I had traversed the lava fields and then stopped just past a highway to have lunch and rinse out my socks from yesterday. A big, strapping man made river was flowing near by and there was plenty of shade. Sharon appeared and began a siesta as I was leaving, though I was not alone for long. Not three minutes down the trail, I ran into a man in his late 50s, carrying all the gear that a thruhiker might. But, there wasn't a thruhiker in front of me that I had not yet met. Coach had begun hiking the PCT last summer, but had to get off after a parasite left him in a weak state. He was back this summer and had hiked most of the Sierra region before skipping ahead to northern California to continue his hike north. I kept expecting him to drop back during the few minutes that we hiked together. After all, I was the all-powerful thruhiker and was a mere 29 years old. Coach was a section hiker now and had just come back from a wedding. Coach passed me, uphill, motoring on without any difficulties.

I arrived late in the day at Christie springs to find Coach well camped and Sharon poking about for water. This was an important water source as there was precious little between here and Crater Lake, 39 miles away. The sky was grey rather than purple, and it was clear than a storm was on its way, the first since the snow at Benson Pass, exactly one month before. Sharon and I found some space near the spring and set up our tarps, getting set just before the storm introduced itself with a drizzle. Then it rained. Then it poured and the sky lit up with lightning flashes the size and power of which I had not seen outside of the midwest. Thunder roared and the rain came down harder and harder. My tarp was pitched well and no rain hit me directly. However, the ground was so dry and so hard that after a few minutes of rain, the ground just couldn't absorb it quick enough. Rivers and creeks formed around us, flowing under my floorless tarp. To keep my sleeping bag dry, I had to put it back in its stuff sack. The heavy rain kept up for thirty minutes before abating, giving the ground a chance to soak up the water. The rivers dried up and I was able to get into my sleeping bag again. The rain died off completely, replaced only with the wind and some occasional lightning from the storm. My first rainstorm of the trail, I thought, had occurred after hiking for 76 days. Even with the crash of thunder, I slept deeply and comfortably, even with my slightly wet bag. It was cool again and there were no ants. My hike was back, even with the loss of two days to a funk.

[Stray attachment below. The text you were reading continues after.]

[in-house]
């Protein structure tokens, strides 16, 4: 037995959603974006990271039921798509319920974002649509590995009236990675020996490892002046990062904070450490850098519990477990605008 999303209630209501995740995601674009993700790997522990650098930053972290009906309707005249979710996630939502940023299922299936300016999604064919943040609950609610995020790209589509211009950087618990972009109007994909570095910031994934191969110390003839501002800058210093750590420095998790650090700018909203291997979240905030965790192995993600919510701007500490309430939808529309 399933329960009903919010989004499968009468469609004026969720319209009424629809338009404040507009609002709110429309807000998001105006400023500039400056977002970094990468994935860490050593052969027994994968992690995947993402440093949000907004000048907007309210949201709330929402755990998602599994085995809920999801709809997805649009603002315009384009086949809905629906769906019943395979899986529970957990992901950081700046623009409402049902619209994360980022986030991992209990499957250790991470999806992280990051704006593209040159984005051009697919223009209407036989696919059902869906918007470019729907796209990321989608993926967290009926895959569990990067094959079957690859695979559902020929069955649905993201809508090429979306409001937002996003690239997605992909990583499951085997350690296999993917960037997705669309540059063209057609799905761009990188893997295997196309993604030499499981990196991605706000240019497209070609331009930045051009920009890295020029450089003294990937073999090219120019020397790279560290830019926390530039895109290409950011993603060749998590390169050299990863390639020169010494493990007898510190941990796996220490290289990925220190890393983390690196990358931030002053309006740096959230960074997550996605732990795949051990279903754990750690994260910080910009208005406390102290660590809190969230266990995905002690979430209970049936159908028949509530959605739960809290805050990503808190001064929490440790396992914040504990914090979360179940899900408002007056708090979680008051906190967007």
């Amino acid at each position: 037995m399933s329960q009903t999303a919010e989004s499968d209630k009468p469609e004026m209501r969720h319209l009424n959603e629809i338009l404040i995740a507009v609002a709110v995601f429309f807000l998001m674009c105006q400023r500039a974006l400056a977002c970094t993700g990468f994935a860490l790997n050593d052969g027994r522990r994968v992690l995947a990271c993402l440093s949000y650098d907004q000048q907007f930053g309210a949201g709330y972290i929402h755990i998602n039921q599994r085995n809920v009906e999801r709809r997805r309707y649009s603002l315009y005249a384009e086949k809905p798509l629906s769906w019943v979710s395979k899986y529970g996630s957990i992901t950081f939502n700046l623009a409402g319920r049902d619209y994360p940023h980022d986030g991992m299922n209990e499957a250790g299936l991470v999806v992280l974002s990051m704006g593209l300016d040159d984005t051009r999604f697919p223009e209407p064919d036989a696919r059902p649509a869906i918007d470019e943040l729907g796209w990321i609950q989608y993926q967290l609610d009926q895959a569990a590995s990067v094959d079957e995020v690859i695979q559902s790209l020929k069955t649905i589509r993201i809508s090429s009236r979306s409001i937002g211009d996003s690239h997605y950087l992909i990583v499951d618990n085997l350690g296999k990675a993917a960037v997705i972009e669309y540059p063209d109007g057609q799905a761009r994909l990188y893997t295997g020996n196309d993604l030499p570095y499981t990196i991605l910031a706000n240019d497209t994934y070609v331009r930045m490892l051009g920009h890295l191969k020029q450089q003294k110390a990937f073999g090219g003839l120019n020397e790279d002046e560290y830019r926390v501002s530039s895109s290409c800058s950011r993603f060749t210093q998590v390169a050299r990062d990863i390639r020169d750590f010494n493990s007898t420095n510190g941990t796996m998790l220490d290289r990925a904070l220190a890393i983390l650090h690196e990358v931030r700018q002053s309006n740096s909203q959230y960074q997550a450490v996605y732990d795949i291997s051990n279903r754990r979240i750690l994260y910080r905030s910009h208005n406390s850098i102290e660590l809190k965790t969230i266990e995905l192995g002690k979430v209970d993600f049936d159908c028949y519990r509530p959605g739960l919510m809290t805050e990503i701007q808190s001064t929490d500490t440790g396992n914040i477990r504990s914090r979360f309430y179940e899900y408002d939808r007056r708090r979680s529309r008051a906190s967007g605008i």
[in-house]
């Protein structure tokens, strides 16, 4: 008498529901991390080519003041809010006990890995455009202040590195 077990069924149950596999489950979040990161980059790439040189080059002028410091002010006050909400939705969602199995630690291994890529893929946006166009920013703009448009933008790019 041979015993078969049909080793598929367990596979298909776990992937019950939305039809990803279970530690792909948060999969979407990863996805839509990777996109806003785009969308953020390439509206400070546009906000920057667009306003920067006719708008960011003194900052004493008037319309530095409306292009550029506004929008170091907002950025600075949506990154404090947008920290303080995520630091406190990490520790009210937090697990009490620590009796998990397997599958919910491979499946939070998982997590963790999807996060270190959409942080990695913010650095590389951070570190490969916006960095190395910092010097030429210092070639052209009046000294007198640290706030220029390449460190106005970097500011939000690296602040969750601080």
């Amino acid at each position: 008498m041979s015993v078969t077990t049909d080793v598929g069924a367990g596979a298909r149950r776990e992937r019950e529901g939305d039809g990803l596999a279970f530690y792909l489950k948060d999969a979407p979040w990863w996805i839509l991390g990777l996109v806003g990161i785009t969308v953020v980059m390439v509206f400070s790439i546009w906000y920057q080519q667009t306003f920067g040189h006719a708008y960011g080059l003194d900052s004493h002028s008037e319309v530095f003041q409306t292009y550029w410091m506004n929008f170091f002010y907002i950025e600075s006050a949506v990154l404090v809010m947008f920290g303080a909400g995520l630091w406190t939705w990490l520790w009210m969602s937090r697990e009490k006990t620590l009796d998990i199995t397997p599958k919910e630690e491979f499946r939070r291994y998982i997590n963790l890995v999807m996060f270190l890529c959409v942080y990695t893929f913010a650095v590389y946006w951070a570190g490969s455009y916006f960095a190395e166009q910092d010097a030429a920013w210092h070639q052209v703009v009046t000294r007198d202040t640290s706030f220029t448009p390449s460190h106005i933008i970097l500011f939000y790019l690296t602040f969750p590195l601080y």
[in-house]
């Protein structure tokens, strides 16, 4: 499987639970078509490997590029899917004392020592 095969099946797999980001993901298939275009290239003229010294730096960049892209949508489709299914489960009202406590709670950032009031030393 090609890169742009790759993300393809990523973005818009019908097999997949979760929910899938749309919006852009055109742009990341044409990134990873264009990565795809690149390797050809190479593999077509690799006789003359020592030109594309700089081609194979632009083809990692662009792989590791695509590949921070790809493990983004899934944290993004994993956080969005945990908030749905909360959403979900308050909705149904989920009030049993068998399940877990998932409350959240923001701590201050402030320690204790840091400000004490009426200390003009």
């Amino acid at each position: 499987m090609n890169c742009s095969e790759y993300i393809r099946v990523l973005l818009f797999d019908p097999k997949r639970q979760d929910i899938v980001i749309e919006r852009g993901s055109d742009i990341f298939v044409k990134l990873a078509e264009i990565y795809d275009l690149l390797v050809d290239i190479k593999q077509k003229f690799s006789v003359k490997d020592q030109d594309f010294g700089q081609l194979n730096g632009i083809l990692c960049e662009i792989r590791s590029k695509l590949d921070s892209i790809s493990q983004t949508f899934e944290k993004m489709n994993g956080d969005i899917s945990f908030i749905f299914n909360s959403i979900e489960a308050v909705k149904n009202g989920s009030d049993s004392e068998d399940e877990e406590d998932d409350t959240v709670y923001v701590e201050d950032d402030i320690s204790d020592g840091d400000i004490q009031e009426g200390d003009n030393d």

The morning greeted me with a mist and a fog and a slow, cold wind. Mosquitoes were out and and about, prompting me to put a full coating of DEET on my legs and ears and neck and I hiked out, waking Coach in his tent with a cheery Goodmorning. I felt better than I had for the past two days and had a long day of walking in front of me. Crater Lake was within reach, the land was looking more mountainous, and fog in my head was gone. My expectations were not dashed, as the trail from Christie spring led out onto ridges and the mist began to burn off. The cooler air that came with the storm and the rain that it dropped had washed away much of the haze, and I walked with actual pleasure, even with the mosquitoes and gnats swarming about me. The DEET on my face kept them from landing, but they swarmed about nonetheless. The ridgeline that I had walked from the spring eventually gave out and I was forced down into the valley below, but the sun had finished burning off the mist and driven the mosquitoes away with its heat. Coach and I swapped places as our breaks were staggered at odd intervals, but I was able to sit down with him at a quiet stream side location for some lunch and a general drying of gear. Sharon had hiked on, apparently on a real mission for Crater Lake.